15 FEBRUARY 2010
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It was bound to happen considering the global economic outlook but the 2010 Singapore Air Show must be recorded as one of the quietest on record. There were few deals and no major sales by aerospace giants Airbus and Boeing.
"This is a quiet airshow. The world is getting too many airshows," Airbus sales chief John Leahy said this week.
"I think we need to get together as an industry and maybe limit the number of airshows," he said.
Singapore immediately followed the low key, but successful Bahrain Show (which was more of a gathering than a true air show), a muted Dubai towards the end of last year, with an Indian show about to follow. Farnborough (due at the end of July) says that bookings are up to expectations.
The Singapore Airshow reported that US$9bn worth of deals were signed during five days of trade, US$4bn short of the previous airshow in the city-state in 2008.
The largest commercial contract announced was a US$3.5bn deal between International Aero Engines and Jetstar Airways, of which US$1.5bn was for V2500 engines and US$2bn for a long-term service agreement.
The International Aero Engines consortium groups Pratt & Whitney together with Rolls-Royce, MTU Aero Engines of Germany and a trio of Japanese heavy engineering companies.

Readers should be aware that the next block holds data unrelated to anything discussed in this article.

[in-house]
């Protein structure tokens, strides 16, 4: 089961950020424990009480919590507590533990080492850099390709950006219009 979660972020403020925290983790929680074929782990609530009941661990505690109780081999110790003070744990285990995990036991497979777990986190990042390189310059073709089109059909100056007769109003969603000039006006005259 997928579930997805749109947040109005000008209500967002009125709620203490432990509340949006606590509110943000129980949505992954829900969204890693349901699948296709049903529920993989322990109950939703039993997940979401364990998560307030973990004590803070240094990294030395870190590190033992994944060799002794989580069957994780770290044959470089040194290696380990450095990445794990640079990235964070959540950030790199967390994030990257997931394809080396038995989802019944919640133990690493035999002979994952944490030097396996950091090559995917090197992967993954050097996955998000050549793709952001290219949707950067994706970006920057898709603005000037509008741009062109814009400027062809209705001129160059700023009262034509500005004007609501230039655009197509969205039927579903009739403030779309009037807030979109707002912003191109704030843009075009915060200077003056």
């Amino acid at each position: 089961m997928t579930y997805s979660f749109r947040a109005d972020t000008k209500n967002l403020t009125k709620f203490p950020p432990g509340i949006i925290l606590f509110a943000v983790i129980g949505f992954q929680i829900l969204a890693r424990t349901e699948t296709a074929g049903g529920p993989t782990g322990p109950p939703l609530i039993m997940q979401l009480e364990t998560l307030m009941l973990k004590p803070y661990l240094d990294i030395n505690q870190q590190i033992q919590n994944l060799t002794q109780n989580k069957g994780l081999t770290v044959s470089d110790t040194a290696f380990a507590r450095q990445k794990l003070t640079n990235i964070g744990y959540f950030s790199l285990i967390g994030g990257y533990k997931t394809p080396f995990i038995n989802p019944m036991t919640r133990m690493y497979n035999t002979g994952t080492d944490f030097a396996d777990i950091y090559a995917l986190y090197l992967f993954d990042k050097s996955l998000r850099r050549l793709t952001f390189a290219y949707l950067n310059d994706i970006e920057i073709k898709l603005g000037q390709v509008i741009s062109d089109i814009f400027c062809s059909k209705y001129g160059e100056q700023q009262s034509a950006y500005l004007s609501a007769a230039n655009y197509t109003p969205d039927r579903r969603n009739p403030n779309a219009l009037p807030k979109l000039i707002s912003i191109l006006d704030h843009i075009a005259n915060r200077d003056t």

Airbus signed a memorandum of understanding to sell six Airbus A330-200 aircraft to Hong Kong Airlines, valued at US$1.15bn at list price.
Organisers, however, put a brave face on the slow sales. "The commercial guys are doing good business. I was thinking that the defence side would do well, but the commercial boys are snapping up the business," Jimmy Lau, Managing Director for Singapore Airshow 2010, told reporters.
"The swing in the market is back and everybody is getting ready to fleet up again. Airline operators are looking to put back in service what they cut back the past year and a half or so. The growth in MRO is going to be there," Lau said.
About 70% of the deals struck during the airshow came from the commercial side and the rest from the defence side, Lau said.
Home carrier Singapore Airlines was bullish regarding the A380 and says it is lifting passenger loads up by 8%. On reliability the A380 had a 97% technical dispatch record in the first year, which compares favourably with the 777 at around 98% and is well ahead of the 747-400, which swung between 89% and 93% when it entered commercial operations. Airbus is targeting 98% reliability for the A380 this year.
The four-day trade show was jolted by the scrapping of a flight display on the Thursday when a South Korean pilot steered his fighter jet too close to spectators, having "infringed the safety boundaries," witnesses and the show organiser said. But even what was on offer by way of display flights was limited. One wag complained that you could never get it right.
At Paris the French usually put on a military display whilst we are all trying to have a quiet lunch, and we complain. Here there is little flying and it is too quiet!”